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Counselors are split on medication-assisted treatment

October 12, 2013
by Shannon Brys, Associate Editor
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How do counselors feel about the role medication plays in the treatment setting? Are they resistant? If yes, why?

This was the discussion at an afternoon session of the NAADAC (National Association for Alcoholism and Drug Abuse Counselors) conference today. The session, titled “SUD Counselors on the Job: A Bi-Directional Workshop on New Data on Job Satisfaction and Utilization of Medication-assisted Treatment,” illustrated data from the National Treatment Center Study (NTCS).

These were longitudinal studies of organizations that were privately funded, publicly funded, alcohol-focused or CTN (Clinical Trials Network) participants. The studies did not look at methadone clinics or detox-only programs.

The studies asked about specific medications including buprenorphine, naltrexone (tablet or injection), disulfiram, and acamprosate, as well as general questions about medication-assisted treatment. Results showed that the primary predictors of higher ratings of effectiveness and acceptability were specific training about the medication and use of the medication in the current treatment center the counselor was working in. Similarly, those counselors whose supervisors supported the use of medications in treatment reported higher points towards the idea as well.

Some aspects that negatively affected individuals’ attitudes about medication-assisted treatment seemed to be 12-Step orientation and the counselor being in recovery themselves. On the flip side, it was found that the higher the education level and tenure in the field, the more positive the attitude about medication-assisted treatment.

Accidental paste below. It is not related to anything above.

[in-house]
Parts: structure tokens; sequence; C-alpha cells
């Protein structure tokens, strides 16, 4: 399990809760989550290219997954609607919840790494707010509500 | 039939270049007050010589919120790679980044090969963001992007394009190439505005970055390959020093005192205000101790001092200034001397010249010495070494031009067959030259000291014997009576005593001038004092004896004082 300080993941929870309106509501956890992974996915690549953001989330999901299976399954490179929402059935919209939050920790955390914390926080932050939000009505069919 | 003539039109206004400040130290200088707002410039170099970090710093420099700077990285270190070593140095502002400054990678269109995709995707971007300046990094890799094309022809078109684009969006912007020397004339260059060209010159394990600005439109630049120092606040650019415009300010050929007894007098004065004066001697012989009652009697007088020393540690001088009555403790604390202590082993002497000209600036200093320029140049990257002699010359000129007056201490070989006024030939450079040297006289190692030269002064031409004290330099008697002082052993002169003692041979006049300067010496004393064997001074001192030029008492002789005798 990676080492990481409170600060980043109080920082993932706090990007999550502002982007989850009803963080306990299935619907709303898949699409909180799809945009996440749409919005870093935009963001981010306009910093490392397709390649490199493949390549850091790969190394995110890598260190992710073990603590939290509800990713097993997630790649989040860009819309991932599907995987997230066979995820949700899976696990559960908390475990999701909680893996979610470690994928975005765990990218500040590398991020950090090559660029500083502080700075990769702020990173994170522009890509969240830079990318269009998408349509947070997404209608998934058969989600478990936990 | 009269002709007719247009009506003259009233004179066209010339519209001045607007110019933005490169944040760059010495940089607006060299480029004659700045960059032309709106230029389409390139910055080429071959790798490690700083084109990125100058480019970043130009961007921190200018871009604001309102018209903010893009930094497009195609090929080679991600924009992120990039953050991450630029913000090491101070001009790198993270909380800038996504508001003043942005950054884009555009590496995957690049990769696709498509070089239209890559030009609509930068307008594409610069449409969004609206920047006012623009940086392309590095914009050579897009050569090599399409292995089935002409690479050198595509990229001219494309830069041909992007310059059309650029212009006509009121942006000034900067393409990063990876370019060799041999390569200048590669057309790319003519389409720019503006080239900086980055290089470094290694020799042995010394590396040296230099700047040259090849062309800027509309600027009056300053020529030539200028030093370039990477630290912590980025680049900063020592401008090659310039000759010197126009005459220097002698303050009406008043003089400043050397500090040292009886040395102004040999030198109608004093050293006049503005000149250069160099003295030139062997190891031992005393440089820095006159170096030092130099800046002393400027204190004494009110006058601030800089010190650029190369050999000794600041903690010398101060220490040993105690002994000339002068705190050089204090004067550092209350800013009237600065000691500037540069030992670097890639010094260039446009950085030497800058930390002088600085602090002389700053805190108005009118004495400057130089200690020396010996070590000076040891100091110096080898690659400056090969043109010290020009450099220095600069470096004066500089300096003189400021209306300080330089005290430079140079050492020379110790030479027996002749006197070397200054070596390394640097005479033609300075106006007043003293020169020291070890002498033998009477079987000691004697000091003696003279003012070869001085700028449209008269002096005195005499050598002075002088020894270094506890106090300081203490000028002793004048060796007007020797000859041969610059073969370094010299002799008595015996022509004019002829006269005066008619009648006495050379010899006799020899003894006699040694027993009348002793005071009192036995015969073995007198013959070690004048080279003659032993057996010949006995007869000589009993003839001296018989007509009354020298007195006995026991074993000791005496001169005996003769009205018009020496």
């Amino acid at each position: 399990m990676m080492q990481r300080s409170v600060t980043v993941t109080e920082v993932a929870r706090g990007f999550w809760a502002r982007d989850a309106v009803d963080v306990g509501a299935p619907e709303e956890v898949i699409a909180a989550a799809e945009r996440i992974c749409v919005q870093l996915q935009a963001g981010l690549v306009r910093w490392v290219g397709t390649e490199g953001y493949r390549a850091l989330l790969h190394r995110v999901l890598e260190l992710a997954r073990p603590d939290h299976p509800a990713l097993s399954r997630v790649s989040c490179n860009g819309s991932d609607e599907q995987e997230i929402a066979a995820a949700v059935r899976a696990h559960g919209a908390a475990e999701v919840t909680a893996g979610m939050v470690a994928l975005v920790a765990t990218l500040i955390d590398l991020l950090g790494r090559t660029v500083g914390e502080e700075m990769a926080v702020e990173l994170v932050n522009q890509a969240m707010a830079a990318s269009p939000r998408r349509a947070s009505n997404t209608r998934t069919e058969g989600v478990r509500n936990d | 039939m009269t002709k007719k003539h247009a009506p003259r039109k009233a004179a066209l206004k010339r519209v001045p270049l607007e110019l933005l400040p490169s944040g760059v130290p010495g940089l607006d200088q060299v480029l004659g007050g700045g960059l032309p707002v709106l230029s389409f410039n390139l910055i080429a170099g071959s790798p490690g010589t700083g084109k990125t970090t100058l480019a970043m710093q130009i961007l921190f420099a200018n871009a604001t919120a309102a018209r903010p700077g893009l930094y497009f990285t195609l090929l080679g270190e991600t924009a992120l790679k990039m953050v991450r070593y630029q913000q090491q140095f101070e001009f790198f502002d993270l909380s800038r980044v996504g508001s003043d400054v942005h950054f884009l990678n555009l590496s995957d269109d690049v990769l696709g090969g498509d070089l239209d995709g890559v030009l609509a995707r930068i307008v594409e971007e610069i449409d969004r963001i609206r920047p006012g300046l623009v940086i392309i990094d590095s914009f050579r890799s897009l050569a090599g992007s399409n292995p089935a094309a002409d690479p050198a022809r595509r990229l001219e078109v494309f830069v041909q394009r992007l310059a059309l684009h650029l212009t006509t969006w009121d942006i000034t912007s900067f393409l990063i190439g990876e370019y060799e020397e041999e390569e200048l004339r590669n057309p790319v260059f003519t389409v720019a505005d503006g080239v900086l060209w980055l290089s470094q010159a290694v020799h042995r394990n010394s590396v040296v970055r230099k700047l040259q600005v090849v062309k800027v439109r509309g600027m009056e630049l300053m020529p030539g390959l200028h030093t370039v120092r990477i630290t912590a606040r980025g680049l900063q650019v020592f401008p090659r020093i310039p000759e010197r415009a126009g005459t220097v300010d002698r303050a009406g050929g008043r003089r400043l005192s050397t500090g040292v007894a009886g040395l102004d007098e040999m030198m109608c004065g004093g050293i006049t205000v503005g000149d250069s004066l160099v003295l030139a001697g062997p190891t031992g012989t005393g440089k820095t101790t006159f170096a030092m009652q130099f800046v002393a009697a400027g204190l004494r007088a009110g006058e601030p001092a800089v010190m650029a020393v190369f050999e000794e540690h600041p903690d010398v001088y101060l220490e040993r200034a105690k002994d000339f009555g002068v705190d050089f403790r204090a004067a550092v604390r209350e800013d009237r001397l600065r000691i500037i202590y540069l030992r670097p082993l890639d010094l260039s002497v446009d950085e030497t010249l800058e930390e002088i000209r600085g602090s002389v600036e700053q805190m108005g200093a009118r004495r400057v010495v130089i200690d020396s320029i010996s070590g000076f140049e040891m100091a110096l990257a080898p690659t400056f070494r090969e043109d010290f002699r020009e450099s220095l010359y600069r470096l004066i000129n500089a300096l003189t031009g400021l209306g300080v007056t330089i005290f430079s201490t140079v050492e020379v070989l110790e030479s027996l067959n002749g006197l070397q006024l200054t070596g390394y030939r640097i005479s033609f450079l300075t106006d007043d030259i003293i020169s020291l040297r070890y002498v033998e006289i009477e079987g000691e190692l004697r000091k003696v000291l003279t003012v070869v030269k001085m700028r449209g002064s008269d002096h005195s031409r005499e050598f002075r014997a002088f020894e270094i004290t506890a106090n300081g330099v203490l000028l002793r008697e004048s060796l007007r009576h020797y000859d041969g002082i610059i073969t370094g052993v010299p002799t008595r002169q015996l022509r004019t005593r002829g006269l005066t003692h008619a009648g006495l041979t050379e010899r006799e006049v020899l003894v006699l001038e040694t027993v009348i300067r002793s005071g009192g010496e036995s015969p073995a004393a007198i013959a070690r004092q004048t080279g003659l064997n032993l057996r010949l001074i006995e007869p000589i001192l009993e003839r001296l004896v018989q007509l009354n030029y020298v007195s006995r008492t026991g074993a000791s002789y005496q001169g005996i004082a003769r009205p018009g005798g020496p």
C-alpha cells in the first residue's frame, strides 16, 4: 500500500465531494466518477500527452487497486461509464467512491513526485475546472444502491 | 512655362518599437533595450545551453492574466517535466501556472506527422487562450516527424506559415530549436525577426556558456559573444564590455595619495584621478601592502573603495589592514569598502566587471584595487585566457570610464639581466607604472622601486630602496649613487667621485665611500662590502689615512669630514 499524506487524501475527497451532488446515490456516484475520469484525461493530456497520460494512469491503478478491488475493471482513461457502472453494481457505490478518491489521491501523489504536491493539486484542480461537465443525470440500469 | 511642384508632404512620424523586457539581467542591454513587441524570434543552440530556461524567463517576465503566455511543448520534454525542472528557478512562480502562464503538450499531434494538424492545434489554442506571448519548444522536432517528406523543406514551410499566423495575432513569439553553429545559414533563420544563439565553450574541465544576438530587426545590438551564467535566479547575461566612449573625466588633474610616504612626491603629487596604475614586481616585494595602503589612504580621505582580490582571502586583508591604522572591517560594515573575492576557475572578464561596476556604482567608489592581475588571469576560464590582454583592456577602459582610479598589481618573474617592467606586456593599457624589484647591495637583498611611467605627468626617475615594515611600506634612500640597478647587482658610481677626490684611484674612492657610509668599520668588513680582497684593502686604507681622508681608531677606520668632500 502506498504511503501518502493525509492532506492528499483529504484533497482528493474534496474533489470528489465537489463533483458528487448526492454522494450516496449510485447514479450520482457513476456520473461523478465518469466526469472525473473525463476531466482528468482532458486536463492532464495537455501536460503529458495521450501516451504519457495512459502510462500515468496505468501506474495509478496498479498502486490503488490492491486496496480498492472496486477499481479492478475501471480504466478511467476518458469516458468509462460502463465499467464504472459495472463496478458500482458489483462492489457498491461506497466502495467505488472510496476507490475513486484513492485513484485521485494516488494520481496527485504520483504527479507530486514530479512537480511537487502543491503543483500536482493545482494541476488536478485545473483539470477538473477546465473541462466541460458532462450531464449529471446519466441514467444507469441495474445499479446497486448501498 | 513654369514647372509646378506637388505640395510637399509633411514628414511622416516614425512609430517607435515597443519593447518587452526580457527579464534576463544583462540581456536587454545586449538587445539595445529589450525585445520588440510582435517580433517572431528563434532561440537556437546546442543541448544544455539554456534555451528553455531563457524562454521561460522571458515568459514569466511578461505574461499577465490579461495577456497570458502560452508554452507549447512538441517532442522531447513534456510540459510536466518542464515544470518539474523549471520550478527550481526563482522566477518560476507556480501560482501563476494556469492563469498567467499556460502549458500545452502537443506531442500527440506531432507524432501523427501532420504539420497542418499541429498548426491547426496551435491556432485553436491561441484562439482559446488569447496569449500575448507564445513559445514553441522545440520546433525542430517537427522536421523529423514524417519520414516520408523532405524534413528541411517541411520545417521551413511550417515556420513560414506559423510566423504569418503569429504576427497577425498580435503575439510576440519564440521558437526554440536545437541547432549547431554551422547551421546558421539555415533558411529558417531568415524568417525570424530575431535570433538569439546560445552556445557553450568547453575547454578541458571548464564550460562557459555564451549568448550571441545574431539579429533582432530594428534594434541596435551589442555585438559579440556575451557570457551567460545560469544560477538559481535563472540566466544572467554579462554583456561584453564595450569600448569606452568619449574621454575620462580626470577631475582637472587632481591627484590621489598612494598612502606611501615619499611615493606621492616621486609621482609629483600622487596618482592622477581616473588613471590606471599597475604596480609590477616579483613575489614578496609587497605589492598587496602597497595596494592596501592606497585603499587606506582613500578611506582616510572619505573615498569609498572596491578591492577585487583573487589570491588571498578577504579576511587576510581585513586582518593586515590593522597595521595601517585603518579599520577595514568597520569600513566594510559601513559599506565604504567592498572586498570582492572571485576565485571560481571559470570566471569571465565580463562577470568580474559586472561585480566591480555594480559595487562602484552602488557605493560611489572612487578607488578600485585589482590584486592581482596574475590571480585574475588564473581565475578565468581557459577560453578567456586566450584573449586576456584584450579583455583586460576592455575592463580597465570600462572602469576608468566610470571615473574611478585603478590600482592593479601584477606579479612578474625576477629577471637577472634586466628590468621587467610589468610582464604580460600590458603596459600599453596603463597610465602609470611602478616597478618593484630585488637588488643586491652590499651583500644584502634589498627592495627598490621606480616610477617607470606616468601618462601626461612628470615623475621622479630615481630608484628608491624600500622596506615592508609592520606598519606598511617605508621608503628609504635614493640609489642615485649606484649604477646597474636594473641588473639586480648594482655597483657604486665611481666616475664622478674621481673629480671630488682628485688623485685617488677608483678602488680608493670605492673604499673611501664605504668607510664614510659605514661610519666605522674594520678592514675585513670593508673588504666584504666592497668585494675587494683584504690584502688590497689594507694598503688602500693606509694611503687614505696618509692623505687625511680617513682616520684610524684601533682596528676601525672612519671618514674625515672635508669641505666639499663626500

The floor was opened to discussion after the presentation of the data to find out what the counselors in attendance had to say about this form of treatment. One attendee said when he worked in treatment centers with psychiatrists who were knowledgeable about Suboxone and how it works, aware of proper administration, and able to train counselors, the counselors in those settings were in favor. However, after leaving that community to go into private practice, he now finds that psychiatrists are handling Suboxone treatment in their offices but have little to no information about it.

Paul M. Roman, PhD, the presenter of this session says he has heard many times of physicians prescribing Subutex, usually because it’s cheaper. He says this is more dangerous because it’s “like a live opiate.” He says many people who are on Buprenorphine do not want this on their insurance even though insurance will cover it, because they believe it will give them a record that will ruin them later on.  “And they may be right,” he said.